One of the lessons I seem to be forced to learn over and over and over again is that just because I consider someone important to me, that does not necessarily mean that I’m important to them. That’s always a heartbreaking realization. Upon discovering this, I’m learning to reduce that person’s importance in my life as well. But it isn’t easy. I am loyal to a fault.
I tend to take the initiative in friendships much more often than I should, for example. I seem to forget that I deserve to be prioritized as much as the next person does. All relationships should be give and take. Not that I think one should keep score, but sometimes the imbalance becomes blatantly obvious. This lesson has intensified, for some reason, since I moved to the Pacific Northwest. The Seattle Freeze is real.
If you trust someone and they do not trust you, then they don’t think much of you. Not really. And if someone is quite happy to do things with you only if you come up with the ideas and make the plans every single time, then clearly they’re not seeing you as someone who is worth the effort.
So the lesson for today, for me, anyway, is to never forget that I have value, and that value deserves acknowledgement.
Five years ago today, I arrived in Seattle, knowing no one. I’d never been here before. I knew nothing about the place. I may as well have landed on the moon. The very first thing I did was sit in a public park with my dogs. I felt very overwhelmed. I remember thinking, “Now what?” But I was also excited about the possibilities. Hanging on to that feeling is what saw me through the more challenging times.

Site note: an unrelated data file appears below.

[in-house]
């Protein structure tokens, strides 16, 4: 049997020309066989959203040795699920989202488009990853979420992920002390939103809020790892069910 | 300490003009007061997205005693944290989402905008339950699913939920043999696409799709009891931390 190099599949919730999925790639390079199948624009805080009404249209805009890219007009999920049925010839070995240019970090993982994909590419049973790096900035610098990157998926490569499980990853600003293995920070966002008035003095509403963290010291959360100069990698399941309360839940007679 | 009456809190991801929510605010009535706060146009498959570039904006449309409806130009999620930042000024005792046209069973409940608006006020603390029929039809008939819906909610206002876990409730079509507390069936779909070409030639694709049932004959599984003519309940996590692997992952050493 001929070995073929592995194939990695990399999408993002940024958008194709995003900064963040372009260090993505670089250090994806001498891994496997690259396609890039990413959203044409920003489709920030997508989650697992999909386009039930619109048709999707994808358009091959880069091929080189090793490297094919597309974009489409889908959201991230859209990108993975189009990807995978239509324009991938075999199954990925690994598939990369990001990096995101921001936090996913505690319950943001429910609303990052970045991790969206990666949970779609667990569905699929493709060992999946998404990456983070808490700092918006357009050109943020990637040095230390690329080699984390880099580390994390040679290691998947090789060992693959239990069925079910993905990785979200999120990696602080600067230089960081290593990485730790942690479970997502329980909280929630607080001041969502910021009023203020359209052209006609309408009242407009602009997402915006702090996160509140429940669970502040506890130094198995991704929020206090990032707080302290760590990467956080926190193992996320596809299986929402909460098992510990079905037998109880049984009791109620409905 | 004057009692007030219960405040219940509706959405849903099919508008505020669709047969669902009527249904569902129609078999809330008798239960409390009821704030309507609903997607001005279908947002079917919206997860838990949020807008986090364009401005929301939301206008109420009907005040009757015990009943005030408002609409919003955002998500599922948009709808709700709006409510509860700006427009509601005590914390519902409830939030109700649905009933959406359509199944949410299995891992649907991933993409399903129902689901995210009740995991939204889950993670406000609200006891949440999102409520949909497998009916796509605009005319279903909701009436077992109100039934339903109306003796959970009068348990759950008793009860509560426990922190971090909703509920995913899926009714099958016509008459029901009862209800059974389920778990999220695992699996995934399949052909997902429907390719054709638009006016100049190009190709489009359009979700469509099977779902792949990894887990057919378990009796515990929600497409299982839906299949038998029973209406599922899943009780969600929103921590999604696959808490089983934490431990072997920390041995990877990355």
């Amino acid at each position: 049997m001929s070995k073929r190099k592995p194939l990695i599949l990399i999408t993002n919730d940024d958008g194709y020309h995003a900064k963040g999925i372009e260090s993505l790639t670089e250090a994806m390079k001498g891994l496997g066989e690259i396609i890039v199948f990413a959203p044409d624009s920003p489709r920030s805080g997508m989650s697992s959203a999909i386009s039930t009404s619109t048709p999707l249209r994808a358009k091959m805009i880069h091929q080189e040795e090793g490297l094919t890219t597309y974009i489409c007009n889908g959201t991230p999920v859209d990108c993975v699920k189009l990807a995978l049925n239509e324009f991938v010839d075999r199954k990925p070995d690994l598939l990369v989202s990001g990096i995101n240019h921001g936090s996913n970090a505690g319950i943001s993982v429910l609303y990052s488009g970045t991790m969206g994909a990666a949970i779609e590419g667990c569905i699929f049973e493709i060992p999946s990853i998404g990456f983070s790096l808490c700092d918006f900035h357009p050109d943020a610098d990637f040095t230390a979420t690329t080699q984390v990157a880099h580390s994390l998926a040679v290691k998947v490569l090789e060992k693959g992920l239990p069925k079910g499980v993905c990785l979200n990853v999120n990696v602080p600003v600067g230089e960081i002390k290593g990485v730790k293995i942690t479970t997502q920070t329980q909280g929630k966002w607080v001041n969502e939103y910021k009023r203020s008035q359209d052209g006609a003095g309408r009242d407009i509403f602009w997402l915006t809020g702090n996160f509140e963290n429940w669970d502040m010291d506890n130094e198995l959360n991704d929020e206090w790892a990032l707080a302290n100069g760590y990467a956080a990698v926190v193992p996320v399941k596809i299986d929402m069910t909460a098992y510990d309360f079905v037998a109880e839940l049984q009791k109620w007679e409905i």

I had spent the bulk of my life in the conservative South, where I always felt like a liberal turd in a republican punchbowl, so to say that Seattle was a culture shock was putting it mildly. I didn’t know my way around. I hadn’t even heard of the Seattle Freeze yet, so I had no idea about all the extra hurdles I’d have to jump through to make friends. (I must confess that I struggle with that to this day. I find many people out here to be flakey, unreliable, standoffish, and confusing. It takes a lot of effort to find the gems amongst the unyielding rocks, but that tends to enhance their value.)
At one point, an obnoxious distant relative accused me of running away. I wrote a furious blog post about that. Starting fresh is not always a massive avoidance scenario. Sometimes you have nothing to lose, and everything to gain. But on that first day, I had no idea what the gains, if any, would be.
Every time I pass that park where I first sat, I wish I could go back and hug that girl and tell her everything will turn out okay. My, my, how time does fly. I can now say with complete confidence that moving here was the best decision I ever made. For the first time in my life, I’m relatively financially stable. More often than not, I love my job. I purchased a house. I’ve had a lot of adventures, the greatest of which was finding love and getting married. I’m exactly where I should be.